Building resilient cities: the case of primates in urban areas
By Benis Egoh
Council for scientific and Industrial Research, 11 Jan Cilliers Street, Stellenbosch, 7600, South Africa; Centre for Tropical Research, Institute of the Environment and Sustainability, University of California, Los Angeles, Charles E. Young Dr. East 619, 90095, Los Angeles, CA, USA
Primates are regarded as nuisance wildlife in urban areas of South Africa, Kenya, and Eritrea, and consumed as bushmeat in Cameroon, Gabon and Madagascar. Therefore, they evoke a range of attitudes from the local communities that influence their conservation priorities.
Thirteen monkeys were recently poisoned in Hibberdene, a coastal town of KwaZulu-Natal. The incident sparked a series of debates on this issue, and if monkeys should be relocated back to wilderness areas or left within the city. The negative attitudes arise because monkeys cause injuries to people, raid bird nests to eat eggs and fledglings, and destroy gardens. Indeed, vervet monkeys are known in South Africa for raiding crops, orchards and even human dwellings, causing high conflicts with residing communities.
Many cities in Africa enjoy nature’s bounty. Food gardens have taken off in the city of Durban, which benefit from pollination services from nearby natural areas. Studies have shown that wild bees in urban areas can support adequate pollination service to urban agriculture, producing significantly more fruits than artificial pollination (Potter and LeBuhn, 2015). So, how do we plan cities to be resilient to conflicts between human and nature but also in providing much needed ecosystem services such as pollination?
Cities have visions, some of which can be implemented by spatial planning. Balancing infrastructure development of roads and housing with environmental goals such as keeping open spaces and low levels of pollution for a safe city is of the essence. According to Anderson et al. (2014) urban planning strategies often fail to acknowledge ecological and social synergies in cities. Cities hold potential for new urban spatial designs that integrate ecosystem services in the built environment. In South Africa, the spatial development framework (SDF) is widely used to implement a city’s vision. For example, the Durban Metropolitan Open Space System (D’MOSS) is an important input into the municipality’s SDF which caters to the biodiversity. These planning tools offer opportunities to improve a city’s resilience by enhancing the provision of ecosystem services while limiting disservices. For example, Saj et al. (2003) found that the distance of properties from the forest edge is an important factor influencing the crop-raiding activities of vervet monkey’s in Uganda. Indeed, gardens that were 200 m from the forest edge received significantly less crop-raiding than those located 100 m away. Similarly, distances between open spaces could be investigated for crop pollination when planning for open spaces in cities. This type of information could make a difference if integrated into the city’s spatial planning and improve resilience.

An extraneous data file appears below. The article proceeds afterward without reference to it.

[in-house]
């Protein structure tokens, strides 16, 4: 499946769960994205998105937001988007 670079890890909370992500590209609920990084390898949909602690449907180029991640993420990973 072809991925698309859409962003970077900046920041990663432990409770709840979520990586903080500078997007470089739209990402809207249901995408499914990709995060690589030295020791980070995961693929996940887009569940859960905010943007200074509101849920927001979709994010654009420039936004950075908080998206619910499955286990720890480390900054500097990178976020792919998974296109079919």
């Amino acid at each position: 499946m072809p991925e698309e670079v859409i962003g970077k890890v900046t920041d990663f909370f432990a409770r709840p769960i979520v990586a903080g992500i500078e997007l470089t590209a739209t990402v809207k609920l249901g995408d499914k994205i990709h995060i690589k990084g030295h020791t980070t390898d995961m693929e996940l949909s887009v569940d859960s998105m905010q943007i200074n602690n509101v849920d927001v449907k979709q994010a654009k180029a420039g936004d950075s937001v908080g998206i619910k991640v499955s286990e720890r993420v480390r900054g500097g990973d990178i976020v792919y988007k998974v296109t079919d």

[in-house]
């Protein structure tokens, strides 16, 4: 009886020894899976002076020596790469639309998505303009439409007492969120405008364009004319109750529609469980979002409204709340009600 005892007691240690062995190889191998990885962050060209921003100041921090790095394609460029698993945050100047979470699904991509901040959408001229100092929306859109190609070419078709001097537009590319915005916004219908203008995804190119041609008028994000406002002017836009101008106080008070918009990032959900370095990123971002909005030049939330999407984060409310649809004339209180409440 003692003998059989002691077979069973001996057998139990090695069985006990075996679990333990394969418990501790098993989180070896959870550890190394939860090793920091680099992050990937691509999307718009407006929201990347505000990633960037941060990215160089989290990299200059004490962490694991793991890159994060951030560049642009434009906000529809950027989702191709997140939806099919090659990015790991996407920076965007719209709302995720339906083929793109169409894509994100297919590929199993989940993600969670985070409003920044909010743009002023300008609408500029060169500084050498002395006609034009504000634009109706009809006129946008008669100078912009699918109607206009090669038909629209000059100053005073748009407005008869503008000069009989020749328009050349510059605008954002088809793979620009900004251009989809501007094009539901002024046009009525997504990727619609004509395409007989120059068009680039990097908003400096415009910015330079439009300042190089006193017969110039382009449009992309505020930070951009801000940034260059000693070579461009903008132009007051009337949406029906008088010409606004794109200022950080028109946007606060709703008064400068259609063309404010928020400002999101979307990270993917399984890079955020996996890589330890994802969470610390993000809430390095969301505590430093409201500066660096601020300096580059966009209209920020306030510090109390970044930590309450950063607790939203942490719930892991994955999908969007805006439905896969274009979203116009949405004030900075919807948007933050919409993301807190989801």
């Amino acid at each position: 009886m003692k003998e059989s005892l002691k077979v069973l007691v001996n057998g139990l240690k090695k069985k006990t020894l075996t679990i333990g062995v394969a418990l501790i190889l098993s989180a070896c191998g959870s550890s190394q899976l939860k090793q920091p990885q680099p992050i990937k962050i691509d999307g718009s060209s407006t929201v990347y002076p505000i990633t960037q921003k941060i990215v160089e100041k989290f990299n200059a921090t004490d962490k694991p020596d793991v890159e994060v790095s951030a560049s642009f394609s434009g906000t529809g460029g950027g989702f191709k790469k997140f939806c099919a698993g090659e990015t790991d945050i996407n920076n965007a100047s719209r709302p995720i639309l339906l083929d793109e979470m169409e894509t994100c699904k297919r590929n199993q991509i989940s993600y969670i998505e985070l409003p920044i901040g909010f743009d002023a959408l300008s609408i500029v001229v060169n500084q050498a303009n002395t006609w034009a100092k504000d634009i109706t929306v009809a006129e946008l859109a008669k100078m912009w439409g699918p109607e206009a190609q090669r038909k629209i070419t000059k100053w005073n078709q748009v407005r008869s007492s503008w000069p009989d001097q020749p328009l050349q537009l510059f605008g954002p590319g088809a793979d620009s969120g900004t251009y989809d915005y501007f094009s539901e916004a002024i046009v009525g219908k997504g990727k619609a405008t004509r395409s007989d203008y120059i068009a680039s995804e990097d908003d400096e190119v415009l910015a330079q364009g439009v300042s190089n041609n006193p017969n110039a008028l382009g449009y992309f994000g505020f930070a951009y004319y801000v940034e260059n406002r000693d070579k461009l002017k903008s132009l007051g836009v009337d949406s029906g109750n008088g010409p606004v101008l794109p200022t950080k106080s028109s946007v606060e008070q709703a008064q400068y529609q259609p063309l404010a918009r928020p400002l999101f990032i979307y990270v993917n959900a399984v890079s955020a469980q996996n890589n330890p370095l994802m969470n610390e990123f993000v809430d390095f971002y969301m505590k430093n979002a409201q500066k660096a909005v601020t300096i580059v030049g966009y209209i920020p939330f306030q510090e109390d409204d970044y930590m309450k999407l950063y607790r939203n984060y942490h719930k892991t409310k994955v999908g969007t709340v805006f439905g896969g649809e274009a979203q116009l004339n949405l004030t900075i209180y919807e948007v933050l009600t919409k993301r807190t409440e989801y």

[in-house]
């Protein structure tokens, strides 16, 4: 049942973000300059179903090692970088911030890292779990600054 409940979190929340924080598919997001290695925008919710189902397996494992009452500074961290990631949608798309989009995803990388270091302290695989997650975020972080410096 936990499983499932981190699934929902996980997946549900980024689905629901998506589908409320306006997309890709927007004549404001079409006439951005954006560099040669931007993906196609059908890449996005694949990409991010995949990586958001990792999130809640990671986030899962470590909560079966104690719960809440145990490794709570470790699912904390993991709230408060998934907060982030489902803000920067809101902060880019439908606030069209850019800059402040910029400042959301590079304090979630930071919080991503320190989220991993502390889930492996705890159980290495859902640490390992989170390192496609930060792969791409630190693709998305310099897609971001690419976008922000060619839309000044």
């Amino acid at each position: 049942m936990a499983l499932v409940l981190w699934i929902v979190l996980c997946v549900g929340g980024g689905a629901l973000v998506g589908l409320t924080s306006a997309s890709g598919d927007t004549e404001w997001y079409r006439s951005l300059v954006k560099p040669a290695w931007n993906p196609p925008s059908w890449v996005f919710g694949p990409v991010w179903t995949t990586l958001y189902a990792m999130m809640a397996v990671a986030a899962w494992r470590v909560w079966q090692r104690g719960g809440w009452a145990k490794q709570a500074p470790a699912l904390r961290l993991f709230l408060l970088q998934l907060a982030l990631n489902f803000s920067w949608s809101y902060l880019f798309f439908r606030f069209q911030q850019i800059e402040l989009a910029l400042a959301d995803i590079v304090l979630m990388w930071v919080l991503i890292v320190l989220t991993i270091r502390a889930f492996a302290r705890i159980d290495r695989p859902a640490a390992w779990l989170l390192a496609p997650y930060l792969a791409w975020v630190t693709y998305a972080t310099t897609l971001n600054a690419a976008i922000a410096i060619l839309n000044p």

Biggs et al. (2015) have outlined seven principles of resilience that are important in the delivery of ecosystem services and relevant to city planning. It is important to maintain diversity to benefit from the different functions and associated services such as pollination and dispersal which different species provide. Connectedness between patches of vegetation or open natural spaces in the city ensures that species can move between patches, giving them the opportunity to interact and reproduce, but also it creates refugia when conditions become unbearable in one part. According to Biggs et al. (2015), principles of resilience must be applied on a selected set of ecosystem services (e.g. aesthetic value, recreation or pest control) based on relevance to the society at large.
Cities differ with their experiences, expectations and vision, but it’s the governance systems that make or mar them. It is imperative to understand the contexts, past experiences and the challenges faced by the cities while designing and implementing spatial plans. This will need the involvement of stakeholders from different sectors and a continuous process of adapting to change.
Acknowledgement: This work is carried out within GRAID, a programme funded by the Swedish International Development Cooperation Agency (Sida).
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